It saddens me to think of what would be lost if the post office in my parents’ hometown closed just to save some money. My parents’ hometown is a small rural town that hugs the bluff of the Missouri River. Everyone who lives within the city limits must visit the post office to get their mail, where all residents have a post office box rather than curbside delivery.
On a recent visit, as I was coming out of the local post office, an old man smiled and said “Good Morning” as I passed within a few inches of him on the sidewalk. I did not know who he was at first and he did not know who I was, only that I was coming out of the post office, which meant that I deserved to be acknowledged as a member of the human race.
I appreciated the old man’s initiative and willingness to make a connection with a fellow human being without having to determine if she was friend or foe before doing so. Too often back home in Minnesota, those I encounter who are walking their dogs or jogging through the neighborhood ignore me, even though they come within a few feet of my presence. My mother noticed this phenomenon as well when she visited several years ago, which did nothing to endear her to Minnesota.
As I passed the old man and got a better look at him, I realized that he was not a stranger at all. He was the father of my childhood best friend. I stopped him and asked him if he knew who I was. He said he wasn’t sure so I introduced myself. He then expressed his condolences for my dad’s recent passing and we went our separate ways.
When I was a kid, a visit to this same post office to get my grandmother’s mail provided an opportunity to stop at the drug store to buy some candy or get a milkshake. Now as an adult, I realize a trip to the post office was and is an opportunity to make connections to people that I might not other wise run into.
Back home in Minnesota, getting the mail consists of walking to the curbside mailbox from my front door, an exercise where I rarely run into a neighbor doing the same. I do not know the name of my regular carrier or what he looks like, as I rarely go to the box at the time of delivery. Even though I have lived in Eden Prairie for nine years, I am familiar with the faces of the clerks at the post office only because post office employment is consistent, in contrast to other businesses I frequent where employee turnover is the constant. In my parents’ hometown, I know the Postmaster by name.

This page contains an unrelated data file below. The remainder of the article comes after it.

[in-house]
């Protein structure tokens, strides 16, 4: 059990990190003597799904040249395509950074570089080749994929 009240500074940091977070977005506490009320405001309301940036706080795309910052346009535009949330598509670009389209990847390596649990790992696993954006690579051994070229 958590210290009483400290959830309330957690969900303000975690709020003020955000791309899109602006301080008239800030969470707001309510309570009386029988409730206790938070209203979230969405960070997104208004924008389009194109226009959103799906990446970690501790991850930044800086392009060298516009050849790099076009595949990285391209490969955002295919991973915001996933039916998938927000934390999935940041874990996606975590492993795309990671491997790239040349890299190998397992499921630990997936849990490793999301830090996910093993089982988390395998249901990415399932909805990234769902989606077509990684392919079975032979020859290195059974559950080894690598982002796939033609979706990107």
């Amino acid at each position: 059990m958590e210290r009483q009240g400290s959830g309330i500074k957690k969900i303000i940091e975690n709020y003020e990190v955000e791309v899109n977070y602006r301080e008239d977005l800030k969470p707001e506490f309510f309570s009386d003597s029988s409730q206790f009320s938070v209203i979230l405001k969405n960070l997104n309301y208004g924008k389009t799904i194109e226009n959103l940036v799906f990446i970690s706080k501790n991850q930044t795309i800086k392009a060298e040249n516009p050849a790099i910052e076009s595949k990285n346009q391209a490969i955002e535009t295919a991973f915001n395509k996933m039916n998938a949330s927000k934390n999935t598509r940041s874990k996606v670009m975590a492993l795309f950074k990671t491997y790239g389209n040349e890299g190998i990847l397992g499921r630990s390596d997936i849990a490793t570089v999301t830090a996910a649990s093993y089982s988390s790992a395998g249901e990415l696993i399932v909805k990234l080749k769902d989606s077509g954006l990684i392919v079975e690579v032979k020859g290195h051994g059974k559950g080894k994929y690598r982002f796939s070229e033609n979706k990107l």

Visiting my parents’ hometown multiple times in the last year in order to settle their estate has given me a glimpse into a part of America where people care for others in a sincere and palpable way, where neighbors greet neighbors freely, and going to the post office is an opportunity to visit with random people you meet there, catch up on the local news and the real estate market, and check out the bulletin board for community notices. The post office is the one entity that endures decades after almost all of the small businesses in town have closed.
So maybe instead of closing down small post offices throughout the country, the post office needs to build more of them and stop curbside delivery to everyone except businesses and the disabled. If everyone had a post office box at a small local post office, they would have to make visits to a common place at a frequency they could choose. (Each location could be set up with tables and shredders so people could sort through their mail and place the junk mail in the shredder.) Not only would this save the post office money, it could help save the environment. More importantly, as people became more familiar with the faces of their fellow neighbors, they might feel less intimidated about simply saying “Good Morning” to each other as they passed each other on the sidewalk.